Stanford employee admits to fabricating rape charge against co-worker, faces charges

The district attorney's office revealed that the evidence showed Gries "made up the stories due to being angry at a co-worker."

Jarryd Jaeger Vancouver, BC
An employee at Stanford University is facing felony charges after admitting that the rape allegations she leveled at a coworker last year were fabricated. The claims made by Jennifer Gries, 25, sparked campus-wide unrest, kicked off a $300,000 investigation by the school, and netted her a substantial amount of money via the California Victim of Crimes Board.

The Santa Clara County District Attorney's office revealed that Gries now faces two counts of felony perjury for lying to officials, along with two misdemeanor counts of knowingly inducing another person to give false testimony pertaining to a crime. Stanford has also since placed her on a leave of absence.

According to the district attorney's office, Gries told county sexual assault forensic exam personnel in August of 2022 that she had been attacked by a black man in a campus garage restroom. In October, she claimed to have been attacked again, this time in a storage closet. 

On both occasions, she was given a sexual assault examination kit, however, the ensuing lab results "were not consistent with her story." The district attorney's office revealed that the evidence showed that the Gries "made up the stories due to being angry at a co-worker."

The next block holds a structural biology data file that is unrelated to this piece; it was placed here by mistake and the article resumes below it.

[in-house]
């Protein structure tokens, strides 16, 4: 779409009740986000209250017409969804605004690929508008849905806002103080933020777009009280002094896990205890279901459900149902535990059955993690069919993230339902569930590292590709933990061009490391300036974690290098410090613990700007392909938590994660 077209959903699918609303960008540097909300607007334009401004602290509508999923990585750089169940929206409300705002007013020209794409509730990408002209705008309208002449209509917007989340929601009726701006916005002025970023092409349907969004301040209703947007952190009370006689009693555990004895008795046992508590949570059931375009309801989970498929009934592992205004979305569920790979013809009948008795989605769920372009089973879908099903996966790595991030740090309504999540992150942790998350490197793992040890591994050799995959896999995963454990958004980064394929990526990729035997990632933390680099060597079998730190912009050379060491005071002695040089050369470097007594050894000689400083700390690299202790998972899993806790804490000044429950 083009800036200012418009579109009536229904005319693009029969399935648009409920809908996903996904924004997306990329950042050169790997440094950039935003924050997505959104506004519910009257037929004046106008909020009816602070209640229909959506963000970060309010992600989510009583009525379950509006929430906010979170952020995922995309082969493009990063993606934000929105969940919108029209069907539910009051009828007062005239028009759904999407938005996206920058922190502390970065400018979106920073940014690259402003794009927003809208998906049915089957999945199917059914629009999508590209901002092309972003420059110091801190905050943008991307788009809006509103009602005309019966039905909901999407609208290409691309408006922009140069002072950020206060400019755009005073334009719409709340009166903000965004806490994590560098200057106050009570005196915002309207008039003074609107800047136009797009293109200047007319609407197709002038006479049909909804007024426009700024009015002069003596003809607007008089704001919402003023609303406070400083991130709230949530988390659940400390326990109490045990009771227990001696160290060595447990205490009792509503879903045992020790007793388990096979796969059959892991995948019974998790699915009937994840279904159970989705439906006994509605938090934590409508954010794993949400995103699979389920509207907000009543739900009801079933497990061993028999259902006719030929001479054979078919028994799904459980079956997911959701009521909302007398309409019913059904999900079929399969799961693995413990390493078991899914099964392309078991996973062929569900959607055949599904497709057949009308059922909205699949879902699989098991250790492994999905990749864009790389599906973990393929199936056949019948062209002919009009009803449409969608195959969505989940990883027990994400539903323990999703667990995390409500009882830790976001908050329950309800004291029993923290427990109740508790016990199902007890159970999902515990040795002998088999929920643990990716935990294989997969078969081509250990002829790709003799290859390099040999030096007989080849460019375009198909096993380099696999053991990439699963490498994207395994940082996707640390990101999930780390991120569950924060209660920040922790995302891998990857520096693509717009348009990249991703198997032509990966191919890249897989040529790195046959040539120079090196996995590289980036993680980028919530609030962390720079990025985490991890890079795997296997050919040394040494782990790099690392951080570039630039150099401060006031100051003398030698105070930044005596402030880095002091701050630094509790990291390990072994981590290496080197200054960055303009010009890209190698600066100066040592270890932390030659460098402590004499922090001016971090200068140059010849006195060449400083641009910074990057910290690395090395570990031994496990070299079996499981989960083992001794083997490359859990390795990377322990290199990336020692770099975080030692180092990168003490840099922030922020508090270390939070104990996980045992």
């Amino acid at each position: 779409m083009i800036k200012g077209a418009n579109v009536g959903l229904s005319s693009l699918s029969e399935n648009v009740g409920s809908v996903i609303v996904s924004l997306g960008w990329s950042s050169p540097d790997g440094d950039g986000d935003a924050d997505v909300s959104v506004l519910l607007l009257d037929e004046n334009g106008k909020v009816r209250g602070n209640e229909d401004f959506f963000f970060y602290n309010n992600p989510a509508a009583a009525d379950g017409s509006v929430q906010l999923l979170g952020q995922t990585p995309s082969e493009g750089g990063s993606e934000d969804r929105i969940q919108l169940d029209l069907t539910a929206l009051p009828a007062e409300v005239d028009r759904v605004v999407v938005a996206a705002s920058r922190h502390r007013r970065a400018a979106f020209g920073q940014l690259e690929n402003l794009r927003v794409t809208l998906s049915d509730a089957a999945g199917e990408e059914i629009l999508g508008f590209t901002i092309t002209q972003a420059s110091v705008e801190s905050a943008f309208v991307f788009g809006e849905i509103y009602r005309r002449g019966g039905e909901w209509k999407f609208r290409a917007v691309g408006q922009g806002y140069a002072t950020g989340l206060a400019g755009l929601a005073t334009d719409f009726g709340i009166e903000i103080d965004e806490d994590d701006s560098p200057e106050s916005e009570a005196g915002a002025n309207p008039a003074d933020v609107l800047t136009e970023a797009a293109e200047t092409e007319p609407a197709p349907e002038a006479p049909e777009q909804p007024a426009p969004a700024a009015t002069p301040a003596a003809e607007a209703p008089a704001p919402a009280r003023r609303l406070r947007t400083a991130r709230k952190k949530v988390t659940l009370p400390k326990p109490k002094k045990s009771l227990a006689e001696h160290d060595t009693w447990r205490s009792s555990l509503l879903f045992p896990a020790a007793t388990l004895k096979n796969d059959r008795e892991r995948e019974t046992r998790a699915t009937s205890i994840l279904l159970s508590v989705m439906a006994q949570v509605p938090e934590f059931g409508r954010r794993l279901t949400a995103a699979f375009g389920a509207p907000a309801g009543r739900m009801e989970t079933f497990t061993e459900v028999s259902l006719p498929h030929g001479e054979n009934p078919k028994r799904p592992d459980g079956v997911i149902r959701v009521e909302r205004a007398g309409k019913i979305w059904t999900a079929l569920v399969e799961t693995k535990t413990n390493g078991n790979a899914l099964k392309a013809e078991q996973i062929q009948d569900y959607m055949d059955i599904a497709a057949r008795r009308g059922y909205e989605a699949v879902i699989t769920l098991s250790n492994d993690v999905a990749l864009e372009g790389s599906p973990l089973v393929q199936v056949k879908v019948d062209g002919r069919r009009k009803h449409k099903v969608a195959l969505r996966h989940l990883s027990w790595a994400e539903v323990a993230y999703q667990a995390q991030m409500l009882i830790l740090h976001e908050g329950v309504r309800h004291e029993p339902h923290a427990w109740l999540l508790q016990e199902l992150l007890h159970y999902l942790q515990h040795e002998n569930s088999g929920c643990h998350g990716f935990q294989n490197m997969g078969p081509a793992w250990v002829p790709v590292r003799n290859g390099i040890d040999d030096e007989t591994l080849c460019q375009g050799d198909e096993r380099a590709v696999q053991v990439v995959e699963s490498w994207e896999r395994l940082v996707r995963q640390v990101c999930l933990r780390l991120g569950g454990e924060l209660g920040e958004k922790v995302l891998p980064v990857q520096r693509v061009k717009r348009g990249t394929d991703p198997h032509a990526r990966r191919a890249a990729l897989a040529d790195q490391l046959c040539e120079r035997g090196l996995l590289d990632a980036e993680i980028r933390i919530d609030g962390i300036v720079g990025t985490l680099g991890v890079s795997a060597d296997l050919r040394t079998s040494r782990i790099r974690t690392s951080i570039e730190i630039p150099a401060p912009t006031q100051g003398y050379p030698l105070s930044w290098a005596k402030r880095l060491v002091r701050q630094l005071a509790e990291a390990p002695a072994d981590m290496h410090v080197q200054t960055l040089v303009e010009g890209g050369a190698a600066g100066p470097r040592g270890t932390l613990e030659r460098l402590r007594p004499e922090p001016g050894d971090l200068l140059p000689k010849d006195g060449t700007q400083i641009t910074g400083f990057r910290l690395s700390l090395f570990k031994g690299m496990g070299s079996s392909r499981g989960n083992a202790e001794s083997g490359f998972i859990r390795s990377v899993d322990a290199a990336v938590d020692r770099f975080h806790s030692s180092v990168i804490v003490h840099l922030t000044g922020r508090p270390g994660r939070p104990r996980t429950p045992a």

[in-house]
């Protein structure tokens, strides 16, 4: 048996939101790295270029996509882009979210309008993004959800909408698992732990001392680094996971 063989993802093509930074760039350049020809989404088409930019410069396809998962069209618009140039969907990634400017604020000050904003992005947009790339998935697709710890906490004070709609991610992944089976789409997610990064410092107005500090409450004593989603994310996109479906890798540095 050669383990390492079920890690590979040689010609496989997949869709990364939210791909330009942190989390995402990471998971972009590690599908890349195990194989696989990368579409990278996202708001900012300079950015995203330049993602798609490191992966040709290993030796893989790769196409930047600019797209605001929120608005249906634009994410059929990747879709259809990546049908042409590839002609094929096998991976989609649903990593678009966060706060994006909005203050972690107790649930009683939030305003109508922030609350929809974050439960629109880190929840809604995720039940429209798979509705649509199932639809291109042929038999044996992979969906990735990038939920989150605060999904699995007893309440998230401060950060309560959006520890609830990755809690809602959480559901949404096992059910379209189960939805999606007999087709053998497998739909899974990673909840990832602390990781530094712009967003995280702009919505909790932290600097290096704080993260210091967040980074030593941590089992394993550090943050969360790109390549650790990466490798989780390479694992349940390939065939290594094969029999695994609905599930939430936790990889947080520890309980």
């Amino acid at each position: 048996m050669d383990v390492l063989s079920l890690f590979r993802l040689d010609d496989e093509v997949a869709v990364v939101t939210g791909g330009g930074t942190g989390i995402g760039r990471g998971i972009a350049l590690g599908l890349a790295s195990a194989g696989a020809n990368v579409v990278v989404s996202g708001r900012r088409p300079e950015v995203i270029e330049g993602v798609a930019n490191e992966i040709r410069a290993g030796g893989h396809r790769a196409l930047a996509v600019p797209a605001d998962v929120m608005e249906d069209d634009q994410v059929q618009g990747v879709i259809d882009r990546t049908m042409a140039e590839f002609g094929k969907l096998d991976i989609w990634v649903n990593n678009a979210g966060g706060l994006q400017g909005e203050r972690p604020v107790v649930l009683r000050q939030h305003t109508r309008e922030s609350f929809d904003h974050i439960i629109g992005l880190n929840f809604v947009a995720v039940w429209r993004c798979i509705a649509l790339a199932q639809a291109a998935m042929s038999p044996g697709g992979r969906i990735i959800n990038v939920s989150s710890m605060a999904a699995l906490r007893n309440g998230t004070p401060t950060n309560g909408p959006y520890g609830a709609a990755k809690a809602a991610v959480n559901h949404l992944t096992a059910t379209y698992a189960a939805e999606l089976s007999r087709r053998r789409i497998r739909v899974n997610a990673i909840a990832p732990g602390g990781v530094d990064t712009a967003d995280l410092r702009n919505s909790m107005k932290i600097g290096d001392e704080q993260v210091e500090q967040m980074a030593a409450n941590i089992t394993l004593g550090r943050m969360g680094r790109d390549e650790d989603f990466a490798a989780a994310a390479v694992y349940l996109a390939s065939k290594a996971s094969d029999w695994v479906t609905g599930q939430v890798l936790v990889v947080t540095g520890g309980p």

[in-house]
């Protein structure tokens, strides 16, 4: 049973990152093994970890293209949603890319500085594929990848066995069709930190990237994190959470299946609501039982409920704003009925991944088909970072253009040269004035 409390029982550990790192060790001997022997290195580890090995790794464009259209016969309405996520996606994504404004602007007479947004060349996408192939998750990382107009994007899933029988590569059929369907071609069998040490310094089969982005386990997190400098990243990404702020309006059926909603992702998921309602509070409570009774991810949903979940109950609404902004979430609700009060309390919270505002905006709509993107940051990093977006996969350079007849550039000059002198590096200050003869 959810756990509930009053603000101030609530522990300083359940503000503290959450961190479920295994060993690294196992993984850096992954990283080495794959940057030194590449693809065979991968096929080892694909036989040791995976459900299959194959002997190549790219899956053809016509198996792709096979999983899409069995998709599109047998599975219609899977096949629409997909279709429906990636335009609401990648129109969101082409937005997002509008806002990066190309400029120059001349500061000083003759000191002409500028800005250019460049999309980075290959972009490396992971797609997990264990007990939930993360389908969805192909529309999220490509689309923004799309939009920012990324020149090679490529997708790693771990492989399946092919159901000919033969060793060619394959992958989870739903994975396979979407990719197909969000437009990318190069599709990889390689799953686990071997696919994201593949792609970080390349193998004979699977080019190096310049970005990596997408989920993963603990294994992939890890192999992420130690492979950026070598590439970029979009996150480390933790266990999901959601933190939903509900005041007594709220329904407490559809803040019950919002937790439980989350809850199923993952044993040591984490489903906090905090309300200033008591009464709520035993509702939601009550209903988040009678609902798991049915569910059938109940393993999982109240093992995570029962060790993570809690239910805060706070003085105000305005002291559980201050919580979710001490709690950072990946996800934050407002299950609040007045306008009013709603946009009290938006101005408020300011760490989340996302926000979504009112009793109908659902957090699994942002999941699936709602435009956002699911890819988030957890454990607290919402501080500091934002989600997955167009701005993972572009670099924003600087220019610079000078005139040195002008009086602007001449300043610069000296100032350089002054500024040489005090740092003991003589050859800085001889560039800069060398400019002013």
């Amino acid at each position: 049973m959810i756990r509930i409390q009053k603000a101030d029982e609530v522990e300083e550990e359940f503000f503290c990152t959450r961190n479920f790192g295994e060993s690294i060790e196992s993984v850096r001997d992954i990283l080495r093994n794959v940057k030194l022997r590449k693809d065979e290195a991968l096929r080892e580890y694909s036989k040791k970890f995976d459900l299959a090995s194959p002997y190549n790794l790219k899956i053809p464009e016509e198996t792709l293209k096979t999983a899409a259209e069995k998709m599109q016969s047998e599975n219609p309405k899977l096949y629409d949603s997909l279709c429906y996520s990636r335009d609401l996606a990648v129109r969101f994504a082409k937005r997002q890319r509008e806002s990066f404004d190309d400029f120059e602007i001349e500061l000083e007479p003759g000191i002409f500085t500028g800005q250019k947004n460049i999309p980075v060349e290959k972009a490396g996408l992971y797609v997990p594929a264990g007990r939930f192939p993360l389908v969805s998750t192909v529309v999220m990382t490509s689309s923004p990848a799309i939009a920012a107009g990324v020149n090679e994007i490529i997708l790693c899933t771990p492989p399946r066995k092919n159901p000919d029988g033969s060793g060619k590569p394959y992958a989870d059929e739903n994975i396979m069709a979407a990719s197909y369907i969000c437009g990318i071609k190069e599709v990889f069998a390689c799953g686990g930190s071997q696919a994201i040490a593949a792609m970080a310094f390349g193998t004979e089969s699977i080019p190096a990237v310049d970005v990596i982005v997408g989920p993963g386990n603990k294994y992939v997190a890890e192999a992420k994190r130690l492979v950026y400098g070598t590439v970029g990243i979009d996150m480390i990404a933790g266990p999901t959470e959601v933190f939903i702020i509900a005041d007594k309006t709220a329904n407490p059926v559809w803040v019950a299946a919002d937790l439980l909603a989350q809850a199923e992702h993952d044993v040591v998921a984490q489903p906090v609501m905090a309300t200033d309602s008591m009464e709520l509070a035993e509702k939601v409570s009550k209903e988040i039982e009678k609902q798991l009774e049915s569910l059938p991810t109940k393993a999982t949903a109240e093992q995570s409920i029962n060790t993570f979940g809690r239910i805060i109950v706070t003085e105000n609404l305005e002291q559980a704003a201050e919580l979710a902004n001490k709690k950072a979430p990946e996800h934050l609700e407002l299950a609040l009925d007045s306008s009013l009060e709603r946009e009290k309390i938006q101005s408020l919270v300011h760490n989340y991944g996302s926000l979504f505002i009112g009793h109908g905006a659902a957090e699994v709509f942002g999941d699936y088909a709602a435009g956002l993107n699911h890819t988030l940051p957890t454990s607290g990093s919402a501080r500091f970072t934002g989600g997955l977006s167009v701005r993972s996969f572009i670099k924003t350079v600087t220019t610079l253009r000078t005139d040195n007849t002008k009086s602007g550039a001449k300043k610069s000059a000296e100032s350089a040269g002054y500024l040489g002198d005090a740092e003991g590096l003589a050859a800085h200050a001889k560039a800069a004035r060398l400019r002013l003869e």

Gries allegedly told an acquaintance that she had been in a relationship with a co-worker who fit the description of the man she accused of raping her, and against whom she previously filed an unsubstantiated sexual harassment complaint. 

As the New York Post reports, the man was interviewed by detectives in January, where he called Gries' actions "disgusting" and said, "I don't feel human at all."

Gries eventually apologized to the man, but he said the incident had "scarred" him.

"This is a rare and deeply destructive crime," the district attorney's office said. "Our hearts go out to the falsely accused. Our hearts go out to students who had to look over their shoulders on their way to class. Our hearts go out to legitimate sexual assault victims who wonder if they will be believed."

Stanford echoed those sentiments, calling the false reports "damaging, both for true survivors of sexual assault and for the members of our community who experienced fear and alarm from the reports."

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